Life on Venus? How Russian scientist spotted ‘something moving' in secret Soviet snaps

Venera 13 was a probe launched by the USSR in 1981, to explore Earth’s “sister planet,” touching down a year later into the harsh atmosphere.
The details of the mission were kept under wraps, as it came at a time of incredibly heightened tensions with the US, after their Apollo 11 mission put the first two men on the Moon in 1969. But, 30 years later, Russian scientist Leonid Ksanfomaliti published an article in the journal Solar System Research, claiming snaps collected contained proof of life on Venus.
Quest TV’s documentary “NASA's Unexplained Files” revealed how the story unfolded.
The series said in 2019: “A Soviet space probe reaches the hottest planet in the Solar System.
“A lander packed with a payload of cameras and scientific instruments plunges more than 48km through clouds of sulphuric acid to reach the surface.
“The probe sends back images that seem to show something moving on the surface.
“In the Cold War era, the Soviets kept the findings of the probe a closely-guarded secret.
“It takes three decades before a Russian scientist, Leonid Ksanfomaliti, reveals astonishing images from the archives.”
In one image, the Venera-13 landing probe is seen parked on the rocky Venusian foreground, and an object shaped somewhat like a crab stands inches from the probe.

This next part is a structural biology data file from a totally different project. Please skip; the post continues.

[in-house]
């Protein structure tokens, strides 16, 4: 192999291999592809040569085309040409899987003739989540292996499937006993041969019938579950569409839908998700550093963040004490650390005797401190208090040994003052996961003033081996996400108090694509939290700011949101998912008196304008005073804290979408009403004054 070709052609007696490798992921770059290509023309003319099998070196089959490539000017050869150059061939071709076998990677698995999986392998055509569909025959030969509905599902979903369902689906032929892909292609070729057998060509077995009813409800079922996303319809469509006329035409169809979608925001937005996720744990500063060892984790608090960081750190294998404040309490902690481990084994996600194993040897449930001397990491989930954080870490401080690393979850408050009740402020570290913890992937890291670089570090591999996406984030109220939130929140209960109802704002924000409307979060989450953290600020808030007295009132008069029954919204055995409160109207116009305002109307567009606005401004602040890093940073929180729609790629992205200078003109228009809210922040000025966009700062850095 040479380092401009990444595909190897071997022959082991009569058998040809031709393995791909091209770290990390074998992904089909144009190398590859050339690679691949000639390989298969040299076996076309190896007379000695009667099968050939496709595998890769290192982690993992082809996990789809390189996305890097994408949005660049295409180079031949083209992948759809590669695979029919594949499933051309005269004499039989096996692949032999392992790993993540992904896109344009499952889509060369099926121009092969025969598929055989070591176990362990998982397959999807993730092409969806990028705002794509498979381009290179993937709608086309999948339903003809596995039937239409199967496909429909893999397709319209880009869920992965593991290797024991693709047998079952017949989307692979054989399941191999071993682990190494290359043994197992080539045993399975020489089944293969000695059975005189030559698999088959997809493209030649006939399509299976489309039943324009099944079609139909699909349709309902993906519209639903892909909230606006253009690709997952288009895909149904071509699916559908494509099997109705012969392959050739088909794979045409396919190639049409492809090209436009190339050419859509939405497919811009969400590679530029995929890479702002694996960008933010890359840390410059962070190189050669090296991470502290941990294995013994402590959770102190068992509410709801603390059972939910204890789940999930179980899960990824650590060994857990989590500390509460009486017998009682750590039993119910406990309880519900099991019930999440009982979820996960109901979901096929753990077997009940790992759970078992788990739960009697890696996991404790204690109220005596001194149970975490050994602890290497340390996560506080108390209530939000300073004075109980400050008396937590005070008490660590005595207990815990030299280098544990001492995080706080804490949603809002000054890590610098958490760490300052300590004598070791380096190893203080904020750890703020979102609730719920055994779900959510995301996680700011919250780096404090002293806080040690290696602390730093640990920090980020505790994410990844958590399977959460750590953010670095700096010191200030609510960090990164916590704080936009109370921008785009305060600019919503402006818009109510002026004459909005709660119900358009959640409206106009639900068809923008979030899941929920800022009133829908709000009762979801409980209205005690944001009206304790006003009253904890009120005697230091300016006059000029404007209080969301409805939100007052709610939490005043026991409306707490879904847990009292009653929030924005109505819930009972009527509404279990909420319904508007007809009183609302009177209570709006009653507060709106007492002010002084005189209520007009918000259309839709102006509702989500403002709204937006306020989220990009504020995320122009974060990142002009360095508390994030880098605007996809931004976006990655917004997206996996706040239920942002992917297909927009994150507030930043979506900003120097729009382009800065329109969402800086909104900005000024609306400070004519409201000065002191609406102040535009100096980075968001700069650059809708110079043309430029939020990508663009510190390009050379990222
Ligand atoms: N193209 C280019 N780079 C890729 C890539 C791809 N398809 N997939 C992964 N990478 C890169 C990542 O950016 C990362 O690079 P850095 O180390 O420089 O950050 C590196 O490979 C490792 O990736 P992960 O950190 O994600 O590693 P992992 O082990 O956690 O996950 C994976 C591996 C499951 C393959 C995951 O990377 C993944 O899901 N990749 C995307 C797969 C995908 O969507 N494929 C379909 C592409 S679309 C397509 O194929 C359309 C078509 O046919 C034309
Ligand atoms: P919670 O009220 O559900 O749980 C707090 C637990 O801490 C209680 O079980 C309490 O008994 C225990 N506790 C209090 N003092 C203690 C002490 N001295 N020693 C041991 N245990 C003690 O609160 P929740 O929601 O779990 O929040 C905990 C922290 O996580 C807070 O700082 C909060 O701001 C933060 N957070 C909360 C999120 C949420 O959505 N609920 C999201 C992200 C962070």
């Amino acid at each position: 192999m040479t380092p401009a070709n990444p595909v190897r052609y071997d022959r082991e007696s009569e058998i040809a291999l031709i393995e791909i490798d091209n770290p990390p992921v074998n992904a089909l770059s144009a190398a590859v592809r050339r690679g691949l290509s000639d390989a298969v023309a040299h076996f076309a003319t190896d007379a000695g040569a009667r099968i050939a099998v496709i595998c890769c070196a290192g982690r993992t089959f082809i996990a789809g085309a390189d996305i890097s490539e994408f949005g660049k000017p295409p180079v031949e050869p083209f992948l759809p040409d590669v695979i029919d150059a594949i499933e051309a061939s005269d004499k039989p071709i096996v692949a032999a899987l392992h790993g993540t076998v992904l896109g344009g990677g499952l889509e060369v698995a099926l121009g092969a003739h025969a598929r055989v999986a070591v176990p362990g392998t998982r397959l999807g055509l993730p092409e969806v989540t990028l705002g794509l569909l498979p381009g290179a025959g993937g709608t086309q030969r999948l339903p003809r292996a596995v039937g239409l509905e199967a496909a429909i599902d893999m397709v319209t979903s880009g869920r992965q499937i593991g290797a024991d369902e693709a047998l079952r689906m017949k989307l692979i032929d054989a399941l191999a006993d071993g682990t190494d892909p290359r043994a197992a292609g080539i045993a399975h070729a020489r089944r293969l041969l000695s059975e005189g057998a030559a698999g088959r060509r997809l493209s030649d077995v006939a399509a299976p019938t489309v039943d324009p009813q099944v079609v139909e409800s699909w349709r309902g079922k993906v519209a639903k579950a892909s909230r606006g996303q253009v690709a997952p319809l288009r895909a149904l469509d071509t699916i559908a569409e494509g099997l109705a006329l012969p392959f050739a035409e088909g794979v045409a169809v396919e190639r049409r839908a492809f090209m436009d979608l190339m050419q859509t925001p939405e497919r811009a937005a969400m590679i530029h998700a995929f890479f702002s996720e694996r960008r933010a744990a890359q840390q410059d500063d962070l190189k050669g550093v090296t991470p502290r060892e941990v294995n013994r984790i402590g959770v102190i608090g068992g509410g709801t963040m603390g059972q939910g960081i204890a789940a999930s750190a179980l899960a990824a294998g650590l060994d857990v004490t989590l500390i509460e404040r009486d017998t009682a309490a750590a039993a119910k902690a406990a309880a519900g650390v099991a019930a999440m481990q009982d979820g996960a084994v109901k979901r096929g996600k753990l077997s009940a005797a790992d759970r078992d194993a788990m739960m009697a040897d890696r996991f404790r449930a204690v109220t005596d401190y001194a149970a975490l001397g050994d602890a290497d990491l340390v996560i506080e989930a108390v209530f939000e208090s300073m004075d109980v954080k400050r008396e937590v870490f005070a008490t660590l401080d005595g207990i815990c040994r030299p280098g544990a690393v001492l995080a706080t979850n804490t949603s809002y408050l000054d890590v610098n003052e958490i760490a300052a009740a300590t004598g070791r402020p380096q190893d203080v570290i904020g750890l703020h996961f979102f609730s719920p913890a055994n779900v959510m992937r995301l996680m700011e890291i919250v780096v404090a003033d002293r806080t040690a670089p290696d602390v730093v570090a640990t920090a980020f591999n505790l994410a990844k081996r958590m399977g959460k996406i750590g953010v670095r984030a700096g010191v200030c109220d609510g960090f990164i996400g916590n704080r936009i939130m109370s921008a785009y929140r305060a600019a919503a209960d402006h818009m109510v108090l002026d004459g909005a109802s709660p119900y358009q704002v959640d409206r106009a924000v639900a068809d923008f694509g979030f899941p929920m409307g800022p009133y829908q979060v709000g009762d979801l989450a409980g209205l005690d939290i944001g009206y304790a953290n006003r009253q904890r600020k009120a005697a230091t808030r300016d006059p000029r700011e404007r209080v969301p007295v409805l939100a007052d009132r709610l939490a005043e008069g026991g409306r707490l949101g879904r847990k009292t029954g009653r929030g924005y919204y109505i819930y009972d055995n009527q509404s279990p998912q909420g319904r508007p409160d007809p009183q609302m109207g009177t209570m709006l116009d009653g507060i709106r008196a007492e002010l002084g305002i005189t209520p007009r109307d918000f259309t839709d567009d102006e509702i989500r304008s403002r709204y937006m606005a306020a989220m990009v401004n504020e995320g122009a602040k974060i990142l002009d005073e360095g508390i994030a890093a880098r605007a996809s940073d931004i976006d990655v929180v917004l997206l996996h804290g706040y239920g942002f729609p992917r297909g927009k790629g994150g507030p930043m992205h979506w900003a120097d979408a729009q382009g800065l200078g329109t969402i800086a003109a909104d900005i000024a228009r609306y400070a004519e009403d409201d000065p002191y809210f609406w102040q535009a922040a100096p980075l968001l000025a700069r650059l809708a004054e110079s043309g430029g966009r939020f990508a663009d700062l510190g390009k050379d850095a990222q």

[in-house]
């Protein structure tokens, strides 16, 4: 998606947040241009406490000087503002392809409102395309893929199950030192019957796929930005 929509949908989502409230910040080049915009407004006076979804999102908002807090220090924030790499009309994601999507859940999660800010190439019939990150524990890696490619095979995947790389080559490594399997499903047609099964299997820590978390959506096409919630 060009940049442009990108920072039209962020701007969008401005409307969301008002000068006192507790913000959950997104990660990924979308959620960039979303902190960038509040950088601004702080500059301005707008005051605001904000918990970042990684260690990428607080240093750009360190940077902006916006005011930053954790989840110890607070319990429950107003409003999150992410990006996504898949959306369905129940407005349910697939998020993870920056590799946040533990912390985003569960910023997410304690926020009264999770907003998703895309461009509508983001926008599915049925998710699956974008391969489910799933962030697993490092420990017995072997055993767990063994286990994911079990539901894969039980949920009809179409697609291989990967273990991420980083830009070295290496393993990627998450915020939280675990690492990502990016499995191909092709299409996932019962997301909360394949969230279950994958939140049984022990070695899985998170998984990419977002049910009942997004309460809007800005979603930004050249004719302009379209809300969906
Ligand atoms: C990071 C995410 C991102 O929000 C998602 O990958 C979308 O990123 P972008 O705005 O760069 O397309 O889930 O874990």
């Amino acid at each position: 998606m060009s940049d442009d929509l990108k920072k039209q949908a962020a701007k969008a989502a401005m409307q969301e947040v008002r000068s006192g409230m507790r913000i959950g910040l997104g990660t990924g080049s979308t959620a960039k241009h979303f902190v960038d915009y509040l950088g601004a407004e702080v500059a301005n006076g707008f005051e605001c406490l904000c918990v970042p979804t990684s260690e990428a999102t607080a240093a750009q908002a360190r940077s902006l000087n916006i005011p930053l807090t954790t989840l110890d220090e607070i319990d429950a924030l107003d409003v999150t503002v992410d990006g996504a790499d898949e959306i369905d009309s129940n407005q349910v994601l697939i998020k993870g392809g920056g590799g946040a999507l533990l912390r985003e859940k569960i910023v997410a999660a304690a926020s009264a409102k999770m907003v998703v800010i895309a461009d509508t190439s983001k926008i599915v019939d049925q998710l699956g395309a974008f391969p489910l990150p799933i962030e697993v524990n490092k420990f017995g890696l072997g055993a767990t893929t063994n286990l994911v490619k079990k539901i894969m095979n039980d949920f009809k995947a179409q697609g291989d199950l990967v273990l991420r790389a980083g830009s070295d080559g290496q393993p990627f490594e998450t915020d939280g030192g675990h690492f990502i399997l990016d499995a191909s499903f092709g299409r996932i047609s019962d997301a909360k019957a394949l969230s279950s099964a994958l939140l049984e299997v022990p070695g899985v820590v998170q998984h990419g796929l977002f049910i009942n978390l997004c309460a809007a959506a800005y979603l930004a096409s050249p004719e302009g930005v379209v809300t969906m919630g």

In another image, also taken by Venera-13, this crab-like object appears to be in a different location.
Mr Ksanfomaliti stated in his paper: "Let's boldly suggest that the objects' morphological features would allow us to say that they are living.”
But, Professor of Naval Science Christopher Orwell revealed how NASA experts came up with a more logical explanation.
He said: “During the Seventies and Eighties, we knew very little about the Venera missions to Venus.
“He’s reanalysing images and he notices something rather strange.
“He sees what looks like a disc, which seems to be moving.
“NASA photo analysts upon reviewing the photos have concluded that it was actually probably the lens cap from the Venera camera.”
Despite this, American astrophysicist Hakeem Oluseyi said finding life on Venus is not too unrealistic.
He continued: “If you look at all of our space explorations, a lot has been focused on the Moon and Mars – Venus has been left behind.
“But Venus might be the most interesting place to observe in the universe.
“If humans are going to survive in the future, we’re going to have to leave Earth.
“We see in fossil records that from time-to-time much of Earth’s life gets wiped out.
“The more planets we have the better.”

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